In its State of Medical Device Product Development & Quality Management Report 2021, Greenlight Guru explored how medical device companies approach quality. The report is based on the responses of more than 300 survey respondents employed in engineering, quality, regulatory, and operational roles by medtech organizations from around the world.
MD+DI asked Jon Speer, founder of Greenlight Guru, to answer a few questions on medtech company “quality culture” and some of the challenges that professionals encounter. Speer has more than 22 years of industry experience, and his firm offers medical device quality management (MDQMS) software.
Your report, 2021 Benchmark Report: State of Medical Device Quality Management and Product Development, seems to suggest that it is important for medical device manufacturers to develop a culture of quality that permeates all company functions rather than just checking off items on a to-do list before the product heads out the door. Can you elaborate on what this means?
Speer: We believe that there are two ways to view quality… You can view it as a box you need to check for legal and regulatory compliance, or you can make this an integral part of your product development process. What we’ve seen is that companies that follow the latter path dramatically outperform companies that are just interested in checking that compliance box.
For example, 19% of companies who say quality is a “checkbox” activity say they can’t demonstrate closed-loop traceability (CLT) compared to 7% of companies who view it as a strategic advantage. And 67% of companies who view quality as a strategic advantage can demonstrate CLT today, compared to 42% of “checkbox” companies.
The report reveals that some medtech companies’ employees feel that their company leadership does not buy in into a quality culture. How common is this, and what can employees do?
Speer: Unfortunately, it’s far too prevalent in the medical device space. One-third of all respondents disagree with the statement “Quality is woven into my company’s culture.” In an industry where the consequences are life and death, that is way too high.
If you’ve found yourself in one of these organizations, it is really challenging to push a quality culture from the bottom up. It is vital for the importance of quality—true quality and not just lip service—to be a top-down initiative that permeates throughout the company. It has to be a core value of the company. And it’s really hard because doing so requires a great deal of conviction and discipline.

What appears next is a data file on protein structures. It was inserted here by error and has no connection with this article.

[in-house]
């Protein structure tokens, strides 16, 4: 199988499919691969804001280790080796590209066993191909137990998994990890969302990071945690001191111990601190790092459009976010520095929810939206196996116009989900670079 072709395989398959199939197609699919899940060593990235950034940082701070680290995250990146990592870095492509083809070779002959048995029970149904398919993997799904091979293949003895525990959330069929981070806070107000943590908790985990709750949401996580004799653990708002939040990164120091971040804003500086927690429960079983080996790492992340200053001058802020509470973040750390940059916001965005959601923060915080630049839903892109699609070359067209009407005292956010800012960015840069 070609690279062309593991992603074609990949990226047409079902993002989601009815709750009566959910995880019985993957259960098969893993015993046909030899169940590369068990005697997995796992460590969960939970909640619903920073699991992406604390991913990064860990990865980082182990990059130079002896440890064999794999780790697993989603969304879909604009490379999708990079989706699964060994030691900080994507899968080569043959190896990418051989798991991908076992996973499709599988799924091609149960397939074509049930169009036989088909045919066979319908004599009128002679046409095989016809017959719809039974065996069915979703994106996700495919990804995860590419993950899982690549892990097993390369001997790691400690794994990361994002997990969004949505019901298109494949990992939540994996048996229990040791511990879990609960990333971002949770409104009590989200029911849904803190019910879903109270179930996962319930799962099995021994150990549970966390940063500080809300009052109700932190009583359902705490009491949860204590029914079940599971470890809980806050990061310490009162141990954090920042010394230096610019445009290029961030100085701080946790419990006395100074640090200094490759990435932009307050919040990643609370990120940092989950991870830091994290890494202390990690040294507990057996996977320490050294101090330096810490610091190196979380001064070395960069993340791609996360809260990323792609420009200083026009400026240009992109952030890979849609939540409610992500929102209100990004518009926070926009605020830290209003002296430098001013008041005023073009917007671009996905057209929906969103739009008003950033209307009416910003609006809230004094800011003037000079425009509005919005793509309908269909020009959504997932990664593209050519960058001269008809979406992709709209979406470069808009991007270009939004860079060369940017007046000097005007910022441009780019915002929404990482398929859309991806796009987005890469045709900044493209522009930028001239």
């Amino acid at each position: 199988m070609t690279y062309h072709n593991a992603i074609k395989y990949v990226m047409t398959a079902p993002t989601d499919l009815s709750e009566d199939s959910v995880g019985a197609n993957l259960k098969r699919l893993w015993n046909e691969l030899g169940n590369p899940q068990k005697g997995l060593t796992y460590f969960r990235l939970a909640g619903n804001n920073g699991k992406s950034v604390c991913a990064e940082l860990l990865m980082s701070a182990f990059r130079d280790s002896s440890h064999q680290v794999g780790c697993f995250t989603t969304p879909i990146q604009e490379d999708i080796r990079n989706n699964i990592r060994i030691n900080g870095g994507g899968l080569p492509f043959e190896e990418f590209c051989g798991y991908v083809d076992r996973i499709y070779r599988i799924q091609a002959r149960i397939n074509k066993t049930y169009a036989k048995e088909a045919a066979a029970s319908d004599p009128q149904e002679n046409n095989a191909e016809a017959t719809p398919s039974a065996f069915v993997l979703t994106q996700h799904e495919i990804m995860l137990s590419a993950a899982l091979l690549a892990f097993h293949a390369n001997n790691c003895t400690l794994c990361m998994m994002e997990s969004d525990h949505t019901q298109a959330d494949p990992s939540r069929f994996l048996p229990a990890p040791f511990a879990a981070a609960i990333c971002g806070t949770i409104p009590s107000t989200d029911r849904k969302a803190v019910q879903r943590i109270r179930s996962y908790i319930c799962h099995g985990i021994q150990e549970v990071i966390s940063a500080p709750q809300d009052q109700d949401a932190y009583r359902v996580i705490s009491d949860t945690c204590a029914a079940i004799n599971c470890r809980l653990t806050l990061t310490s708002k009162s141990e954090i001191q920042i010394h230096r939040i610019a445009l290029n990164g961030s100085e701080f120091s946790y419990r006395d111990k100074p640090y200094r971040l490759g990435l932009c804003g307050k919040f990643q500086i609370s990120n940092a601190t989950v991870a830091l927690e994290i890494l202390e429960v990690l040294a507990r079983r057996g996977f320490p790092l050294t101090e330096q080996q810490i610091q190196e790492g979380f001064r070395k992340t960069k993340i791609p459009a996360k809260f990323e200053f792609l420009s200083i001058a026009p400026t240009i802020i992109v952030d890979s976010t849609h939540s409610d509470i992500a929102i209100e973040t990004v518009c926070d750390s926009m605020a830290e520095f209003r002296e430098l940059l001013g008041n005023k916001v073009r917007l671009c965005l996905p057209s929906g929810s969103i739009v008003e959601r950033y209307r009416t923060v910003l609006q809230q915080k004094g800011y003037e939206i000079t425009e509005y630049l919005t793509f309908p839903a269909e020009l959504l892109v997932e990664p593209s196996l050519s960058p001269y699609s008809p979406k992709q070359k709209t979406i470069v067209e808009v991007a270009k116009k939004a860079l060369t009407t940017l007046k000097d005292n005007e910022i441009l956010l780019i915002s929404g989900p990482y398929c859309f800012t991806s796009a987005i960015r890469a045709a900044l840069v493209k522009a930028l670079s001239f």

Are there certain job functions or departments that can suffer when there is not a quality culture? What are the benefits to those departments and the company once there is a quality culture?
Speer: For sure. Quality departments in many medical device companies have been villainized. Why? Quality (the department) is charged with establishing and maintaining the QMS. But when the company lacks a true quality culture, Quality is often viewed as the “bad guys” for attempting to uphold and ensure adherence to company policies and procedures.
Does building a quality culture come down to budget, or are there other factors that are necessary?
Speer: It’s really more of a mindset issue rather than a budgetary item. If a company has been operating for any significant period of time without an emphasis on a quality culture, it is really difficult, but not impossible, to shift. A lack of quality culture often becomes a breeding ground for counter and subcultures to grow. Once that happens, there is often a lack of trust throughout the organization.
One survey respondent reported that compliance is separate from product development. Can you explain why a quality culture should matter during product development?
Speer: I totally understand this response. Many companies interpret “quality” to be synonymous with “compliance.” As such, systems and processes that are implemented are skewed heavily towards rigorous compliance. Yes, compliance has importance. But compliance should not be the driving force. Compliance should not be the determining factor in how and what is done to ensure quality.
Your report explores the benefit of purpose-built QMS tools. Can you offer a general definition of what this means and why it matters?
Speer: Purpose-built, in this context, means that a solution has been designed specifically for the medical device industry. The solution has built-in critical aspects of compliance and has been adapted per the medical device industry regulations. As such, this allows users more freedom and flexibility to focus more on quality throughout the total product lifecycle.
How do you think the COVID-19 pandemic lockdowns as well as emergency efforts to meet healthcare product needs impacted a quality culture? Will there be lasting implications?
Speer: This is really too soon to know, because in many respects, we are all still in this state at some level. However, I do believe that lockdowns have helped surface shortcomings and issues that are counter to quality.
How will the future transition from QSR to ISO 13485 impact the industry, and what can companies do now to prepare?
Speer: I think there will be an impact and that it will be pretty steep in the beginning. The QSR has been in effect since 1996. And the outcome will be better for the entire industry. Why? I believe that many medical device professionals are seeking consistency and predictably from regulatory bodies and auditing organizations, and I think FDA transitioning to ISO 13485 is a huge step towards that end.
Greenlight Guru’s online survey was fielded between October 6 and October 20, 2020. To download the full State of Medical Device Product Development & Quality Management Report 2021, please visit https://www.greenlight.guru/state-of-medical-device.